Racers ‘send it’ at the Pisgah Pedalfest
SARANAC LAKE — The sound of mountain bike tires whirred down the side of Mount Pisgah at the Pisgah Pedalfest race on Sunday.
Volunteers along the side of the course cheered on the racers.
“You got this! Send it!” they shouted.
Bikers flew off the dirt ramps, lifting both tires several feet off the ground, slamming them back down and leaving a cloud of dust behind as they sped on to the rest of the course.
The Pedalfest, the first competitive mountain biking race at Mount Pisgah ever, according to event organizer Kris Miemis, brought in 75 racers and around 200 people in total.
“It’s been amazing. It’s been like a whirlwind,” event volunteer Tiffany VanEtten said.
Miemis said he was really happy with the turnout. He didn’t know how many people would come, but saw way more than he anticipated, including people from downstate and western New York.
“I don’t know how they found out about it but it’s awesome that they did,” Miemis said.
Mountain biking is a growing sport. Many of the racers there only got into it in the past few years. Several of the adults said they started mountain biking because their kids did.
“It’s great to see all these kids. It’s amazing how many young people are getting into it,” said Tom Hesseltine, a volunteer at the summit.
Miemis said it was the exhilaration of speed that brought him and his three sons into the sport.
“My boys love to ski and they live to mountain bike,” he said.
The mountain bike trails on Pisgah are all built by the Barkeater Trails Alliance.
Hesseltine said BETA does good work on the trails.
“They make the trails really fun to ride,” Hesseltine said.
He said the switchbacks make biking uphill pleasant.
The event was a fundraiser for Saranac Lake Innovative Cycling Kids to build a pump track in town.
“A pump track is a series of humps and turns that when ridden properly on a bicycle, you can use your own weight and momentum, and not have to pedal,” Miemis said.
He said the closest one is in Wilmington. He’s unsure where this new track would go.
Karen Miemes said a group of young mountain bikers were the “driving force” behind the fundraiser. She was proud that the children got their parents to put on the event, and thanked the many people who made it happen.
“We have such a supportive community,” Karen said.
Event organizers said they want to keep the sport’s growth going. They think there’s a lot of potential for mountain biking in the area.
The Pedalfest was a celebration of mountain biking. The day started with a group ride to Dewey Mountain and continued with rides down the dual slalom course and features at the bottom of the hill for kids to ride over.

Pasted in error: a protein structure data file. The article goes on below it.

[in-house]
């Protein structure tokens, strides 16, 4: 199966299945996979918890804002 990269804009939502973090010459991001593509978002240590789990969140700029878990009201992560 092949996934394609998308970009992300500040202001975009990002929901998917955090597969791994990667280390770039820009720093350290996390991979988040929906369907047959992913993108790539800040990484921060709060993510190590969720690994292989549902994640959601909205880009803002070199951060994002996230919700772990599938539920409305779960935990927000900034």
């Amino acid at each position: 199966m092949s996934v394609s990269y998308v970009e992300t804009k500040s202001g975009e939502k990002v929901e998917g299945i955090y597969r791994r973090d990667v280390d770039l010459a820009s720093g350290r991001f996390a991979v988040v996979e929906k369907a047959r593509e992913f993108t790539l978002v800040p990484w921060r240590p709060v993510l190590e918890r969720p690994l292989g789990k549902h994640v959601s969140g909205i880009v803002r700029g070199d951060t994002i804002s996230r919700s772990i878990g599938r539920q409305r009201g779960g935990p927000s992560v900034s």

The main event was on the flow trail, “The Cure.”
Kris stood near the top of the track, as racers first entered the woods. He knew all the names of the young adult racers who passed by him, cheering them on.
Kris said his biggest concern with the event was safety.
“It makes me anxious,” he said. “There’s high consequences if you crash on a bicycle, especially if you’re going fast. … You just hope that the riders ride within their ability and don’t push it too hard.”
As his son Lou whizzed by on his run, Kris shouted to him, “Keep it safe bro!”
There were no injuries at the Pedalfest, Karen said.
The trail was marked with crash fences and caution tape. Organizers held a large safety meeting before the race. The route was lined with volunteers blowing whistles as racers passed to space them out at safe distances. There were also ambulances there.
Alison Lacivita was about half-way down the mountain, after one of the bigger jumps. She’s a Saranac Lake Volunteer Rescue Squad member and a mountain biker herself.
“Working at community events is the best,” Lacivita said.
That morning she had worked on the Ironman route tending to minor bike crashes in Keene.
Kris said the only day the mountain was available for the Pedalfest was the same day as Ironman. He’d like to change that in the future.
Racers and spectators
Adrian Hayden, 17, of Saranac Lake races mountain bikes professionally around the country. He said he came out to have fun, show “local support” and get to ride on some of his “home trails.”
“I helped to build these (trails) when I was like 10. I probably didn’t actually help that much because I was really young,” Hayden said with a laugh.
He was glad to see a “grassroots” event at Pisgah and said it was a great introduction to racing for a lot of the people there.
He got into mountain biking when he went to Whiteface Mountain as a child.
“I did a day at Whiteface and that was it. I’ve been riding ever since,” Hayden said.
Kevin Lenhart from Onchiota was spectating in the woods, looking for his girlfriend Danielle Roots to pass by on her run. He said this was her first race and she had only gotten into mountain biking recently.
Jamie Campbell was there with her kids who ride. But she said she had gotten into competitive biking before they did.
“The new bikes are so awesome that I started biking at age 42,” Campbell said.
She had to stop biking during the pandemic because she was busier at work, so she said she was very glad for the Pedalfest to get her back out on the trail.
(Correction: An earlier version of this article incorrectly stated that the Pisgah Pedalfest was a fundraiser for the Barkeater Trails Alliance. It’s a fundraiser for Saranac Lake Innovative Cycling Kids. The Enterprise regrets the error.)